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Emily Hogstad

Marie Hall (1884-1956): The Career of a Violinist, Part 1/2

February 24, 2012 at 2:32 AM

Violinist Marie Hall (1884-1956) was one of the great instrumentalists of the Edwardian era. She left violinists a beloved legacy: she was the first person to record the Elgar violin concerto* and she was the dedicatee of The Lark Ascending by Vaughan Williams. (Wikipedia claims that Hall aided Vaughan Williams in the composition; I'd be interested in seeing if there is any surviving evidence that might help us understand what kind of a hand she had in helping him.) Her strength of spirit was clearly inversely proportional to the size of her frame!

(* There's some controversy as to whether she was the first or second to record the Elgar concerto; apparently Albert Sammons made a recording in 1916, as well. For more information, check out the discussion in the comments below. If anyone has any information on who was the first, or whose recording was released first, feel free to chime in on the comments or to message me.)

This is an article she wrote for the English Illustrated Review in 1908 called "The Career of a Violinist." In this part, she discusses her Dickensian childhood, her daring ambush of Jan Kubelik (the Heifetz of her day), and her "disinclination to observe rules."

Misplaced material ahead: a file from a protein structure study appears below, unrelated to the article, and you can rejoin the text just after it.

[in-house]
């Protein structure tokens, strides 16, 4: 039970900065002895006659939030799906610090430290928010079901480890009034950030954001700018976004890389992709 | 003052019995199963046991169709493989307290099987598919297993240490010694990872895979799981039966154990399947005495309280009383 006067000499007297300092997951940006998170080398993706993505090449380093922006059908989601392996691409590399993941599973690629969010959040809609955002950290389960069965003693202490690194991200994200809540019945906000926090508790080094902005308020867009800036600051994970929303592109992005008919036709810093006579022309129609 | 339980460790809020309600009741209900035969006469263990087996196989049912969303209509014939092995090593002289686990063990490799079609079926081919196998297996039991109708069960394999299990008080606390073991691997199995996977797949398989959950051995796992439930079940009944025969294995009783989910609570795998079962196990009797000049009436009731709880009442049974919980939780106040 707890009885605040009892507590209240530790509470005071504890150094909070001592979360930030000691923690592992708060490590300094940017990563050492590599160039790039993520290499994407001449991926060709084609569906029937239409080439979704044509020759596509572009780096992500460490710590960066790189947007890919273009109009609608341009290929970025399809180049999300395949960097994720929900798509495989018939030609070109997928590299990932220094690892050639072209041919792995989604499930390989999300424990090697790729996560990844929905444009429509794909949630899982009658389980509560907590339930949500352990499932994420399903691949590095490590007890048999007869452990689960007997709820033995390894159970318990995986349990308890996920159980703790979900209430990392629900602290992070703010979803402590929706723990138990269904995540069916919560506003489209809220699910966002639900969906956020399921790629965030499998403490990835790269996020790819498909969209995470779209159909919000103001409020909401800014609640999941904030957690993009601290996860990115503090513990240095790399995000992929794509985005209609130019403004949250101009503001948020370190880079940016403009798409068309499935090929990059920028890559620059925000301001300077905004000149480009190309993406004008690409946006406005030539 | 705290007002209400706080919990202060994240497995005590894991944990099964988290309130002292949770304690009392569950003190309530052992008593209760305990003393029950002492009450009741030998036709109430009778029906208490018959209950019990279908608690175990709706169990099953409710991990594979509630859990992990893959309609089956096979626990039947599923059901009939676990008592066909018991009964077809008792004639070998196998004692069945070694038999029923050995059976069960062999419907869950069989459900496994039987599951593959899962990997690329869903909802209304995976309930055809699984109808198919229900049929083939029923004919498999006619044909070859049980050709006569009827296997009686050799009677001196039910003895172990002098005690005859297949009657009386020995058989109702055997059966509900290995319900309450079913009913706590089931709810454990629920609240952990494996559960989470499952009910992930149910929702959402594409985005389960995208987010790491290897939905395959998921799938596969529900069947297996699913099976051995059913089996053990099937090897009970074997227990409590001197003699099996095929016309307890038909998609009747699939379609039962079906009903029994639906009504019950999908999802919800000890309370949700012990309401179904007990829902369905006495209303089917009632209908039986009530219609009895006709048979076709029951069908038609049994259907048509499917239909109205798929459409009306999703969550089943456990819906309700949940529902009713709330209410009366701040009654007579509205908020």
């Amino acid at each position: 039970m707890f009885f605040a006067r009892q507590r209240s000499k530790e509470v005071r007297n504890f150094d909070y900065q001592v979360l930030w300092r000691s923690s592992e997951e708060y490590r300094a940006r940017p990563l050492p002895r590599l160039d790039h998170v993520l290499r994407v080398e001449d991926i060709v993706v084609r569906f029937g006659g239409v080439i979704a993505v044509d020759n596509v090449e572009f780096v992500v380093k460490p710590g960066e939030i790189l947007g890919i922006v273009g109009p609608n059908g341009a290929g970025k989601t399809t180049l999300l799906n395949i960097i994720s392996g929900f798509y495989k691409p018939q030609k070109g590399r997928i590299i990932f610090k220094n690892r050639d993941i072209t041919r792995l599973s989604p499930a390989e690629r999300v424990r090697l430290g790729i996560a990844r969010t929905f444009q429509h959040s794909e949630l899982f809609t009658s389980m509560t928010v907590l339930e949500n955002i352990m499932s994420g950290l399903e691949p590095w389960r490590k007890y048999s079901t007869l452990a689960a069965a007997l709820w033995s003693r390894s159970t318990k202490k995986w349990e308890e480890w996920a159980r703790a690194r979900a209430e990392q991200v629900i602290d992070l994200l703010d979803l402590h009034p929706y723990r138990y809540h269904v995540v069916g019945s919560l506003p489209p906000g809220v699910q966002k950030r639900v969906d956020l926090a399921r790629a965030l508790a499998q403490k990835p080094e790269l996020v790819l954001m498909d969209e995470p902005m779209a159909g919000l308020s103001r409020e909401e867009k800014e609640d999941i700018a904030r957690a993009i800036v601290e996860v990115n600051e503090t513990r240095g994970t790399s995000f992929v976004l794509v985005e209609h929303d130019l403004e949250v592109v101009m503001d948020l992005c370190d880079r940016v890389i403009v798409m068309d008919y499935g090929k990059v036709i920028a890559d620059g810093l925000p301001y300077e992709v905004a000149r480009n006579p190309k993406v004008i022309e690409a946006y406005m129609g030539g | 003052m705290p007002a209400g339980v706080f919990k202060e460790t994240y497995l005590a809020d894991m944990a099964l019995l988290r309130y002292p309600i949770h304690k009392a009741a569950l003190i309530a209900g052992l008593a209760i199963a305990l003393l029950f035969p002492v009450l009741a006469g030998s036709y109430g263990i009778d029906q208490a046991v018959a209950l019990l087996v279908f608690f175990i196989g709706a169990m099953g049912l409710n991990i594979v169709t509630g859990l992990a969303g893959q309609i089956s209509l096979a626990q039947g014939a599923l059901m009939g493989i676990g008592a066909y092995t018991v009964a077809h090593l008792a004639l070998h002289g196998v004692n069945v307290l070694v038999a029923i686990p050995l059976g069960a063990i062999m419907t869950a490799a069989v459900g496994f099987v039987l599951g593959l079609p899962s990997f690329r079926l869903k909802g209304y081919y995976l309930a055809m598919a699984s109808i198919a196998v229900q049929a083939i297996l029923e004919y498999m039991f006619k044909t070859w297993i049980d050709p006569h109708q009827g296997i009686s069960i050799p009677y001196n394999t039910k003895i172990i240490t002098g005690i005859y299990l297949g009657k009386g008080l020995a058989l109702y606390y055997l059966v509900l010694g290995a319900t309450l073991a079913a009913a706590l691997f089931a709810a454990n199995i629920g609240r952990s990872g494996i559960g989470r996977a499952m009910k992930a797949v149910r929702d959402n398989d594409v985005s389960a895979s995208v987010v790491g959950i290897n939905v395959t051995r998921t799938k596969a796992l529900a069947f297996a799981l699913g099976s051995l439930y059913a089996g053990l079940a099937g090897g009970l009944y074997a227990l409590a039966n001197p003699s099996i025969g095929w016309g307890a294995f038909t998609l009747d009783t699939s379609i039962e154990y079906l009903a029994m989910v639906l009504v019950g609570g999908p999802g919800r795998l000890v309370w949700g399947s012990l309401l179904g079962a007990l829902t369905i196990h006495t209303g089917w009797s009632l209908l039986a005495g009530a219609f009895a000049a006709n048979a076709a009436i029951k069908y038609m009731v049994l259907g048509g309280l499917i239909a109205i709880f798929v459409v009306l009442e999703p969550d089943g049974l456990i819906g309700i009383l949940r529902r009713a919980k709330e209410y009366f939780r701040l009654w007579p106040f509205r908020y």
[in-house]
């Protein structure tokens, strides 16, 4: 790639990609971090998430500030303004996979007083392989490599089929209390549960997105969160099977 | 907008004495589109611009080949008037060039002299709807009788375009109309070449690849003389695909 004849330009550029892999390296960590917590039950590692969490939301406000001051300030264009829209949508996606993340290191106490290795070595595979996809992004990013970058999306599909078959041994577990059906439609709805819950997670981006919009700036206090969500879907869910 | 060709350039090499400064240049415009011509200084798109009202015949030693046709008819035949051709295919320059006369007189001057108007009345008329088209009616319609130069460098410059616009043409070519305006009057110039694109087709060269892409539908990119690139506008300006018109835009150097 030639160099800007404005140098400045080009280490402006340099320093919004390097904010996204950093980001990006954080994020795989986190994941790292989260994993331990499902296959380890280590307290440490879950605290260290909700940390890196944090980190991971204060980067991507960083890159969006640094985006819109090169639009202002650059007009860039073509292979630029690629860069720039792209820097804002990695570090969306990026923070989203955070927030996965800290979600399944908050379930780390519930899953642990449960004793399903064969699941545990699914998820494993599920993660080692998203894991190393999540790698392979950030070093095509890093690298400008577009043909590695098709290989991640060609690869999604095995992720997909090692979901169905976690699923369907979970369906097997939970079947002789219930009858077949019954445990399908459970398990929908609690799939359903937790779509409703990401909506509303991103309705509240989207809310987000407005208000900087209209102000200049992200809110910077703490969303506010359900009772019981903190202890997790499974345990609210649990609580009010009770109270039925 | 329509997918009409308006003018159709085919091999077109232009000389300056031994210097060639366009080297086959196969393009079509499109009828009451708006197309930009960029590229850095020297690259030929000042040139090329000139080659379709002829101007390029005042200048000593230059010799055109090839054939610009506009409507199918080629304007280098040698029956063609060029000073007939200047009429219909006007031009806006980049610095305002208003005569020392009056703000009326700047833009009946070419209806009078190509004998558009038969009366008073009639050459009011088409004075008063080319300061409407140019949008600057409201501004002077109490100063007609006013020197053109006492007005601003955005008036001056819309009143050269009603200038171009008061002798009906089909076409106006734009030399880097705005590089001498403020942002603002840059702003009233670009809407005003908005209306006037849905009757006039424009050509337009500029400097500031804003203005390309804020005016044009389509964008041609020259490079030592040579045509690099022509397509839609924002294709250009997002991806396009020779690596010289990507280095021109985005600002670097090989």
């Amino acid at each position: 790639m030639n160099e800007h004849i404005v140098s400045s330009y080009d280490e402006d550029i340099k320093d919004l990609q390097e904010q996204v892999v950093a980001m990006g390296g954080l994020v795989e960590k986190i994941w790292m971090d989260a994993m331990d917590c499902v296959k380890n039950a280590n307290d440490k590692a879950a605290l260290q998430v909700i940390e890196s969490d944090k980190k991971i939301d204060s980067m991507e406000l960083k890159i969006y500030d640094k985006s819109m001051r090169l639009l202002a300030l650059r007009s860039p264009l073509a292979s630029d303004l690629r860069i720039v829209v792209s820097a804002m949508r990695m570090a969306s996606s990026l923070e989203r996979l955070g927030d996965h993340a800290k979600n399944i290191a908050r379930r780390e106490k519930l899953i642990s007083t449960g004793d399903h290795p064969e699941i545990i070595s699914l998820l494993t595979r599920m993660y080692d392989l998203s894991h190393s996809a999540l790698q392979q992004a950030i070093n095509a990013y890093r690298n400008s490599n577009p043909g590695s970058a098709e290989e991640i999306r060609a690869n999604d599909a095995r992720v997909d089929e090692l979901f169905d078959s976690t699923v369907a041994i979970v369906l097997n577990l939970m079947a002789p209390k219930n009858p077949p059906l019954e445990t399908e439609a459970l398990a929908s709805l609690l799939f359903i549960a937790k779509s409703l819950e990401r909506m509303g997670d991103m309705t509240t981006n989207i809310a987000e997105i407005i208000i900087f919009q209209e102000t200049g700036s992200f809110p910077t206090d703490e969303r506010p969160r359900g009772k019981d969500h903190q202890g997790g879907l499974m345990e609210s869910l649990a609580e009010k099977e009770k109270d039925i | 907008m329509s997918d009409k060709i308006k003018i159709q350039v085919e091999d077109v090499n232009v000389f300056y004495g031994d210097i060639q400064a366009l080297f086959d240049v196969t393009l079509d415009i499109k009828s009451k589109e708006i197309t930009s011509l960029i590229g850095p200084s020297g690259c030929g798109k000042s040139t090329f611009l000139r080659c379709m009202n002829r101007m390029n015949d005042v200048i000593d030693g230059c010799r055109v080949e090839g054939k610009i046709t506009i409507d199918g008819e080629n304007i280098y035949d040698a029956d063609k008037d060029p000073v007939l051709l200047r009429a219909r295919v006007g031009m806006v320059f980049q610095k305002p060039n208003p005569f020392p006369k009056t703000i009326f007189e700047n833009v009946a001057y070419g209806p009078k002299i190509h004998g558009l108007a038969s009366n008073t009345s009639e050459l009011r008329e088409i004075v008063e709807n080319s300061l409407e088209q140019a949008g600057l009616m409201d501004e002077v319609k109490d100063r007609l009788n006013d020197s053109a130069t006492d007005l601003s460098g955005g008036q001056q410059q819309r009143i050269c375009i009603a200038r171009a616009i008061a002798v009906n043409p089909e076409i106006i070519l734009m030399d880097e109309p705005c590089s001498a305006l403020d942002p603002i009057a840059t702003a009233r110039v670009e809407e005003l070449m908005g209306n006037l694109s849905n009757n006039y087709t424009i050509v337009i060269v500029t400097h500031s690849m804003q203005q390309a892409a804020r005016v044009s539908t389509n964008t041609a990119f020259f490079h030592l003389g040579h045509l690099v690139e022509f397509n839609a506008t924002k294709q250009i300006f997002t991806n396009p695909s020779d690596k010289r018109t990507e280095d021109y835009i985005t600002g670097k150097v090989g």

***

A dreary wet evening in Newcastle-on-Tyne; the rain coming down straight, steadily, unceasingly; the streets all slush and the footpaths little better; the passers-by all looking profoundly cold, wet and miserable. Outside an hotel which had just been lighted up for the night stood a poorly clad girl of about ten years old, playing a violin. People passed in and out of the hotel, without taking any notice of her or her playing, but still she played on. Then suddenly a window in the hotel opened and someone threw a coin out that lighted somewhere near the violinist, gleaming as it caught the light of a lamp, lying half hidden in the mud. The girl picked it up and...that is how I earned my first shilling by playing the violin. A few years later at my first concert at St. James's Hall I made £500.